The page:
Prep 1 h
Cook 1h


    1 kg sheddho chaal (short-grained parboiled rice)

    1.8 l water (hot)

    25 gms (5 tsp) salt

    Neutral vegetable oil for greasing


    For serving 

    Freshly scraped coconut (from roughy 2 whole coconuts)

    Jhola gur (liquid date-palm jaggery)



    Grinder or wet grinder

    Large mixing bowl

    Shora mould (or a thick-base paniyaram mould which can be set on a stove)

    Coconut scraper

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Ingredient Substitution Guide



Grinding: To grind the rice, we find using a wet grinder like the kind used for idli/dosa batters works best. However, if you don’t have a wet grinder, you can achieve the same result in a regular electric grinder, just that it would require your constant attention throughout the grinding process. But whichever grinder you use, just be patient and grind the rice until it is absolutely smooth.

Stove: We’ve gone the traditional route and cooked this on a coal-fired clay oven (unoon) outdoors (it’s an annual ritual). But you can use your gas stove or even a barbeque, provided your moulds can stand it!

Shora Pithey
Steaming unoon cooking a heap of rice dumplings Image Credit: Supplied/Bong Eats

Mould: Shora pithe are cooked in a shora, which is a terracotta mould that looks similar to a paniyaram mould. You can use a thick-base paniyaram mould which can be set directly on the stove.


1. Wash the rice very well, rinsing it 4 to 5 times until the water runs clean.

2. Soak the rice overnight in boiling hot water. This parcooks the rice and produces a soft pithey.

3. Strain it the next morning over a colander, and once all the water has drained, add it to your wet grinder.

Shora Pithey
Rinse rice 4-5 times Image Credit: Supplied/Bong Eats

4. Meanwhile, heat some water until boiling, and keep it ready to use for grinding the rice.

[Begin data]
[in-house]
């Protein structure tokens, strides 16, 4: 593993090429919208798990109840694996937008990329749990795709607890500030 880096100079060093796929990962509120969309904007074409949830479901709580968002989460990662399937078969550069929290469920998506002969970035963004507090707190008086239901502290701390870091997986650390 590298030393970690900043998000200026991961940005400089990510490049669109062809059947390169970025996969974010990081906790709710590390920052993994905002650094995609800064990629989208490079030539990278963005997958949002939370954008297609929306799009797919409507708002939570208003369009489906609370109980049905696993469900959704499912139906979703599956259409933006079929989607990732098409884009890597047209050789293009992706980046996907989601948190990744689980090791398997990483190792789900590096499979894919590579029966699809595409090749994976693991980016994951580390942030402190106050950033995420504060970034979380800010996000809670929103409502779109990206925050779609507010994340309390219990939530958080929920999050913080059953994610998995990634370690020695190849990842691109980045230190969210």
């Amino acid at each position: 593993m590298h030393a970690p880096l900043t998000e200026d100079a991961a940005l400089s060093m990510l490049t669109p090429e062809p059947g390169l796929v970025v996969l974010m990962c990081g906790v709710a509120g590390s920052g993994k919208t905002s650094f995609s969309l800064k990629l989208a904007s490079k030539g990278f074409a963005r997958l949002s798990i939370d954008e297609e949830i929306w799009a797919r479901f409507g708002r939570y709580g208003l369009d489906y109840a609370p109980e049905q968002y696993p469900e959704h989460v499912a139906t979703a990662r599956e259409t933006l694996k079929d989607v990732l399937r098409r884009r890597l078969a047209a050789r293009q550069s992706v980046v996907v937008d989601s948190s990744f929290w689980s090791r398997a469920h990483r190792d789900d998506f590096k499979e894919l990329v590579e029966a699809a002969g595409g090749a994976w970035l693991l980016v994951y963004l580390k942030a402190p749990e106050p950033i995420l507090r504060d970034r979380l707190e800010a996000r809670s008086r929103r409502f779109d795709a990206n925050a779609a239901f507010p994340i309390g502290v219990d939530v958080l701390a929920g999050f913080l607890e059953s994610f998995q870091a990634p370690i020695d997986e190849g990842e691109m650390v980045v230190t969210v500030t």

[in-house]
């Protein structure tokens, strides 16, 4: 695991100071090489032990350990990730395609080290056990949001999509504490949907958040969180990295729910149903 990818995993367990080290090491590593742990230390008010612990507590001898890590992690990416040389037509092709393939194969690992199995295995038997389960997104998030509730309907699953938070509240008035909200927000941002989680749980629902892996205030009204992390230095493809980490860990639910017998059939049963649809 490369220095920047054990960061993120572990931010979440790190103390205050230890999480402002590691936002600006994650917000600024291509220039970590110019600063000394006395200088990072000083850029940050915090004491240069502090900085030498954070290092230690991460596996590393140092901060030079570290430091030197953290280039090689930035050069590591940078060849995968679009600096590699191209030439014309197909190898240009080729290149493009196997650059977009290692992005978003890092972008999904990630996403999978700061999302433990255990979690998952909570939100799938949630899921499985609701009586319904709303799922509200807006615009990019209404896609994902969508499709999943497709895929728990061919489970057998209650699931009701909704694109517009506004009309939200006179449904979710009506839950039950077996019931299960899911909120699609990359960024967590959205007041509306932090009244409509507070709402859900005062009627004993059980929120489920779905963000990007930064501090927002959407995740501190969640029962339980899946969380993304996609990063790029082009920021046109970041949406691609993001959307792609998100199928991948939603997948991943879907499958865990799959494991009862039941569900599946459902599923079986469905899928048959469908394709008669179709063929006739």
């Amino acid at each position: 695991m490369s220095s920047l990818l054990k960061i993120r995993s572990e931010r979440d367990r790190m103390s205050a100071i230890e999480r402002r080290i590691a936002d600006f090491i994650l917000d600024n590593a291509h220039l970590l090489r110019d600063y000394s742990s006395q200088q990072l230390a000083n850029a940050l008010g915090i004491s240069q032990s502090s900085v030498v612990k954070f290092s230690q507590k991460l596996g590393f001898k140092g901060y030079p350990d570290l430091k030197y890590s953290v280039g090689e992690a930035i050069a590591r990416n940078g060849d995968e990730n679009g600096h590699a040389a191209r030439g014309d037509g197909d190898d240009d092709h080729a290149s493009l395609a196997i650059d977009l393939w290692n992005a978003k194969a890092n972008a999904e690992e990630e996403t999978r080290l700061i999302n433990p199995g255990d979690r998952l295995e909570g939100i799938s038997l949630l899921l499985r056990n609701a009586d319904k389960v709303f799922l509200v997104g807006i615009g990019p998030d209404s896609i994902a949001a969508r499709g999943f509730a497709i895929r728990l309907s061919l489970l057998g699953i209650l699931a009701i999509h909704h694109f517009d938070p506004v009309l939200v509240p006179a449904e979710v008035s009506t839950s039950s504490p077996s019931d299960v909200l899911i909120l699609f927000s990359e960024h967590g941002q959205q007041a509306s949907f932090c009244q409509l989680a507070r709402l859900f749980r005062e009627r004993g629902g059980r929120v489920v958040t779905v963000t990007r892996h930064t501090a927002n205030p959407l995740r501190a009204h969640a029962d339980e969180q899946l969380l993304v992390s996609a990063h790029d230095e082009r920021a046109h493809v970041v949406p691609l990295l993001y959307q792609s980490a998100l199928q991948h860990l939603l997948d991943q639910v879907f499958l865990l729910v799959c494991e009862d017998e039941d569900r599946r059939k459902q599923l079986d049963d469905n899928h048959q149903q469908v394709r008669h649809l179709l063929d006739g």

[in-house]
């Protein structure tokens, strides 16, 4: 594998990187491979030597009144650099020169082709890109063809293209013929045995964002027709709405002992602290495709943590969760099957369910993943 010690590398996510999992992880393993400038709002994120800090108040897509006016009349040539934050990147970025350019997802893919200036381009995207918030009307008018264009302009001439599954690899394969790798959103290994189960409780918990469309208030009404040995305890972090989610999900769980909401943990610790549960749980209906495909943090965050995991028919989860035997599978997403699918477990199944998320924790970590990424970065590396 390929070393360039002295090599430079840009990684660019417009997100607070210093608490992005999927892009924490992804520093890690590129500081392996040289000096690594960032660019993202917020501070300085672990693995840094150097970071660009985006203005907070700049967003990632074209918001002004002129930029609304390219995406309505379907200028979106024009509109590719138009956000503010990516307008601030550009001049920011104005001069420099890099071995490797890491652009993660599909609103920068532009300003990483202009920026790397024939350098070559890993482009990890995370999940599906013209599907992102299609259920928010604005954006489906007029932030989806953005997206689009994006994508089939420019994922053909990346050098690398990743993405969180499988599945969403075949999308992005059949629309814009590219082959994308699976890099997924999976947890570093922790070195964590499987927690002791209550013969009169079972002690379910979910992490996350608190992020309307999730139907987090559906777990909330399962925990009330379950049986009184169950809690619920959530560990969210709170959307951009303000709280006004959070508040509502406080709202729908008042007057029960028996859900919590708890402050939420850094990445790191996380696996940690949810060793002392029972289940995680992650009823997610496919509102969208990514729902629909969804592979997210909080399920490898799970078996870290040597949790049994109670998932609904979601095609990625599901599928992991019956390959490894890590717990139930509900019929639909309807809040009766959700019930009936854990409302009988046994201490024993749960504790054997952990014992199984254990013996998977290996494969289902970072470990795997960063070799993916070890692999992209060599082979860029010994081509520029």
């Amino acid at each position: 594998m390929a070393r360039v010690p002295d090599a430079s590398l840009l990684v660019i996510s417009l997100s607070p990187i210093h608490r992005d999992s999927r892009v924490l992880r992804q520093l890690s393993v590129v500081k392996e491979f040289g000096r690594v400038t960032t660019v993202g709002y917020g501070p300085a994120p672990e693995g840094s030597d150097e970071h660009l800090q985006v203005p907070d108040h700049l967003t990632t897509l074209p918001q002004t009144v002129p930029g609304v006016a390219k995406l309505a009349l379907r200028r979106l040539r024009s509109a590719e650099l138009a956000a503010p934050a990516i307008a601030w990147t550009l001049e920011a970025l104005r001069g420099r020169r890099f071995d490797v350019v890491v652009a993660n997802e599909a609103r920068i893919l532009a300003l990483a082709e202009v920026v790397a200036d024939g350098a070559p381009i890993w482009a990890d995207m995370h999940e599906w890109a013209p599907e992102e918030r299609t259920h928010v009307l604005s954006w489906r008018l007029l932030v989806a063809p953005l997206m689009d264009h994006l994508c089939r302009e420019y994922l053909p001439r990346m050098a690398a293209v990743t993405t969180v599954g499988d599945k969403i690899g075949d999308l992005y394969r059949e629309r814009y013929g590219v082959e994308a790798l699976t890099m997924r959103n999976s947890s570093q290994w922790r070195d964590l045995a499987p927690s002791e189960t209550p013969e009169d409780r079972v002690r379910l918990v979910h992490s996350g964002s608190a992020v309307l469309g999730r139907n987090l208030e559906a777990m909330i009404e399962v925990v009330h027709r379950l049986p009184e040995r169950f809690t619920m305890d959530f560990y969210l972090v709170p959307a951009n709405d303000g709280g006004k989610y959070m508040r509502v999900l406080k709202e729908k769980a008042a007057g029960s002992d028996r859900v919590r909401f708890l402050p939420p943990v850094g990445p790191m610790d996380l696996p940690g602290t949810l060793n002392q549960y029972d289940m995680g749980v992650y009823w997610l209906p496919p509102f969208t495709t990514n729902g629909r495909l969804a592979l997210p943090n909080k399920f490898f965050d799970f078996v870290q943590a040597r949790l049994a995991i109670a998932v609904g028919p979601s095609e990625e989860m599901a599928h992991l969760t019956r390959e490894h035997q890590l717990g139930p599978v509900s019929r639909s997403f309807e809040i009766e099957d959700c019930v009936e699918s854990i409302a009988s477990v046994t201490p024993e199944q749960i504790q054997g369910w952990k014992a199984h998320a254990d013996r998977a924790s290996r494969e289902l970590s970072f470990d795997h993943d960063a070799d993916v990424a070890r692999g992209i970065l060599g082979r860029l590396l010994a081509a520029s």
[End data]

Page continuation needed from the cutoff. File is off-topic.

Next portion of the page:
5. Start grinding, using no extra water in the beginning. Slowly incorporate more hot water until you have used up all 1.8 litres of it. You should have a smooth, grain-free batter at the end of this process. The entire grinding process will take about 30 minutes or so, and you may have to do it in batches depending on the size of your grinder.

6. Add salt and mix it in well. The batter should now have a thick yet pourable consistency.

7. Set up your clay oven if using it, and preheat your shora.

Shora Pithey
When the shora (terracotta mould) is smoking hot, grease it with vegetable oil Image Credit: Supplied/Bong Eats

8. When smoking hot, grease it with some vegetable oil and ladle in the batter. Cover and allow it to cook for about 90 seconds.

Shora Pithey
Ladle in the batter Image Credit: Supplied/Bong Eats

9. Unmould it when the bottom has a lightly burnt look and the top looks steamed and cooked. If you are using a new terracotta mould, the first batch may stick. Break into one to check that it is cooked through.

Shora Pithey
Unmould it when the the top looks steamed and cooked Image Credit: Supplied/Bong Eats

10. Repeat until you have run out of the batter.

Shora Pithey
Unoon, a coal-fired clay oven traditionally used to cook the shora pithey Image Credit: Supplied/Bong Eats

11. Now the fun part - serving it. As you can see from the sparse ingredient list, there is not much to this rustic recipe. The joy is in the cooking and eating. Shora pithe are served with generous helpings of freshly scraped coconut and liquid jaggery.

Shora Pithey
Grating coconut for the jaggery dip Image Credit: Supplied/Bong Eats

Either mix your jaggery and coconut together, and have a mouthful of it with every bite of the pithe, or dip the pithe in jaggery anda scoop the coconut along with it — you will figure it out.

Shora Pithey
Serve with freshly scraped coconut liquid date-palm jaggery Image Credit: Supplied/Bong Eats